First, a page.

24/7: A Resource For Working Parents


Ten Stressbusters for Working Parents 

Stress is a fact of life, especially when we are juggling big responsibilities like parenting and paid work. But too much stress can make it harder to enjoy both your parenting and your job. Not only that, multiple studies have show that there is a proven link between chronic, unrelieved stress and various mental and physical health conditions, including depression, overeating, sleep problems and even heart disease. In other words, understanding and dealing with excess stress is a core part of a healthy lifestyle. Here are ten stress management tips for working parents.

1. Take care of your physical well-being. This improves your ability to cope with and recover from stress. Don’t forget the basics: a good diet, reducing caffeine and alcohol and getting enough exercise and rest. Physical activity is nature’s gift for stress management. Getting enough sleep (7-8 hours a night) helps our brains and bodies recharge, which leaves us better equipped to deal with stress.

2. Use your vacation. A surprising number of Canadians don’t take all of their vacation time. Everyone needs vacation time to decompress and recover from stress. If you can’t get away, consider having a “staycation,” doing fun and relaxing activities in your community. If you do go away, try coming back a day early so you have time to get organized and unpacked before returning to work.


Also Recommended:   Workplace Balance Booklets: Struggle to Juggle and Workplace Resiliency  


3. If you’re sick, stay home and “work” on getting better. Sound obvious? Maybe, but people often feel pressure to show up at work even when we’re fighting an illness. Try asking yourselves these questions. Is being sick my body’s way of telling me I’m overstressed and need to take it easy, so I can come back to work with my energy tank full. Will going to work when I’m sick increase my stress levels? Might I pass on my illness and thereby create stress and reduce productivity for my co-workers?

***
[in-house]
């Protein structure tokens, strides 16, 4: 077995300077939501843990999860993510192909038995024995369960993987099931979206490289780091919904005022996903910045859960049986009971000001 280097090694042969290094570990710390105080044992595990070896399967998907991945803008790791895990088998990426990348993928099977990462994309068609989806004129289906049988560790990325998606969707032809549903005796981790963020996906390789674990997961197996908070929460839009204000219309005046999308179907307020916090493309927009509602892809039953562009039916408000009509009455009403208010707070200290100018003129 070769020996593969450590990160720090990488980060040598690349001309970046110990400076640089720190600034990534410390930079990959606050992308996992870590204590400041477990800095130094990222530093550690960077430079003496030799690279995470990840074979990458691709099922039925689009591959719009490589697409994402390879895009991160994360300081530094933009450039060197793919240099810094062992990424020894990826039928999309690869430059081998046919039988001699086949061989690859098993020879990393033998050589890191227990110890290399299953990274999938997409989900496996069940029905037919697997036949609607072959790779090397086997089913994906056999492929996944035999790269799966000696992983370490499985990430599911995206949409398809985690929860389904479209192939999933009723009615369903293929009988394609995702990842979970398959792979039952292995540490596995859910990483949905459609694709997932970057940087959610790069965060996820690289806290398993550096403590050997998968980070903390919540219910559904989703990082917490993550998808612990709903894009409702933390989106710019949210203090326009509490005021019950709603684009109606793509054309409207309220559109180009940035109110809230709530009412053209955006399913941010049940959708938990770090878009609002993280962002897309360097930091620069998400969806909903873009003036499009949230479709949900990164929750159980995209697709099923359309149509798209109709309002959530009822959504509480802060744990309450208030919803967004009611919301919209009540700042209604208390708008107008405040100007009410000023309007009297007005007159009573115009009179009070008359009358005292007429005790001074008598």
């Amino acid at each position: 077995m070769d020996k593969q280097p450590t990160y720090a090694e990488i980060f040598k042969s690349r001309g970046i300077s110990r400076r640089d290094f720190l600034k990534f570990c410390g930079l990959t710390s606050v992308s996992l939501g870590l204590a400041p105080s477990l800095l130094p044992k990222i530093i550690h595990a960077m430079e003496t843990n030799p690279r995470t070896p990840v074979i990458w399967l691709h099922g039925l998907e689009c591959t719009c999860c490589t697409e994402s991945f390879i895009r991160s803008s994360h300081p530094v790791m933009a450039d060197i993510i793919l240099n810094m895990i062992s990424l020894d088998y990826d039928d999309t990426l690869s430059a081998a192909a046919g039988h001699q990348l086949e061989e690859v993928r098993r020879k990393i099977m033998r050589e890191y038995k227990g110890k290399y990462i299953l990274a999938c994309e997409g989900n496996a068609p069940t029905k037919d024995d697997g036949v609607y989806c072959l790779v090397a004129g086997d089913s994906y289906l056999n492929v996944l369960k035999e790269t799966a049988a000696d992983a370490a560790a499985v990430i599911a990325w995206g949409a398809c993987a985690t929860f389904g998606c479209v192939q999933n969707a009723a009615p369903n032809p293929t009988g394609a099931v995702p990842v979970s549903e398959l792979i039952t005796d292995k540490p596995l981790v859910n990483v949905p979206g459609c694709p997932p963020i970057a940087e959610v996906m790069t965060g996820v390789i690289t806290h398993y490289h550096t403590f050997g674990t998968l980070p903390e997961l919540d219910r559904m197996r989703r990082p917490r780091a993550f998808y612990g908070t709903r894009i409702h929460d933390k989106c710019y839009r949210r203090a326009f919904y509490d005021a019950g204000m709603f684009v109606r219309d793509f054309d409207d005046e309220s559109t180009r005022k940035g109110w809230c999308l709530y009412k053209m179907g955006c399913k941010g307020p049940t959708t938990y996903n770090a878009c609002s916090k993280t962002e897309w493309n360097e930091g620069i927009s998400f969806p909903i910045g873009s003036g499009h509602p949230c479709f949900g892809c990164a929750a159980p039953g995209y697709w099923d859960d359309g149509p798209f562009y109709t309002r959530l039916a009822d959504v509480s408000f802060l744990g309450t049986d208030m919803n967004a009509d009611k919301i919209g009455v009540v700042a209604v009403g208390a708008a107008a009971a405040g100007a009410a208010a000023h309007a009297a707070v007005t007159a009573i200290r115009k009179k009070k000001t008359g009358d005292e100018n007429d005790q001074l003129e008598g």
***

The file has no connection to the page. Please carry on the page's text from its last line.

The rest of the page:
4. Plan ahead. Better organization can ease those daily small stresses. What would make things run more smoothly for you? It could be planning your dinner menu for the week, keeping a better record of family activities and to-dos, or setting out the kids’ clothes the night before.

5. Set boundaries between your work and non-work. Take a break from your devices when you get home. Can that work e-mail wait until tomorrow morning. If your employer insists on communication outside work hours, might you be able to negotiate at least some boundaries that protect your family time?

6. Make time for “we time” with your kids. Good times with your children help you maintain the positive relationships that are the foundation of good parenting. It also generates positive emotions and memories that help us recover from the stresses of family life.

7. Watch for overscheduling. Time pressures are the most common stressor identified by moms and dads in the Psychology Foundation of Canada’s Working Parents Survey. If time is a big stressor for you, take a look at your daily and weekly schedule, and your family schedules. What are the top priorities? Could some activities or commitments be eliminated?

8. “Me time” is also important. TakIng time to do things you enjoy may feel like “stealing” from your precious time with the kids. But “me time” can recharge your energy and help you be at your best for your kids.

9. Connect with other parents. One of our most important stress management strategies is spending time with and getting support from people we enjoy and who make us feel good about ourselves. When you’re a parent, hanging out with other parents and kids helps you feel less isolated.

10. Develop the habit of gratitude. Remembering to be thankful about the good things in your life generates positive emotions that can reduce stress. Try this as an exercise. For the next week, write down three things you are thankful for each day. Does this change your perspective on your life?

Thank you to Workplace Strategies for Mental Health for their support of 24/7: A resource for working parents.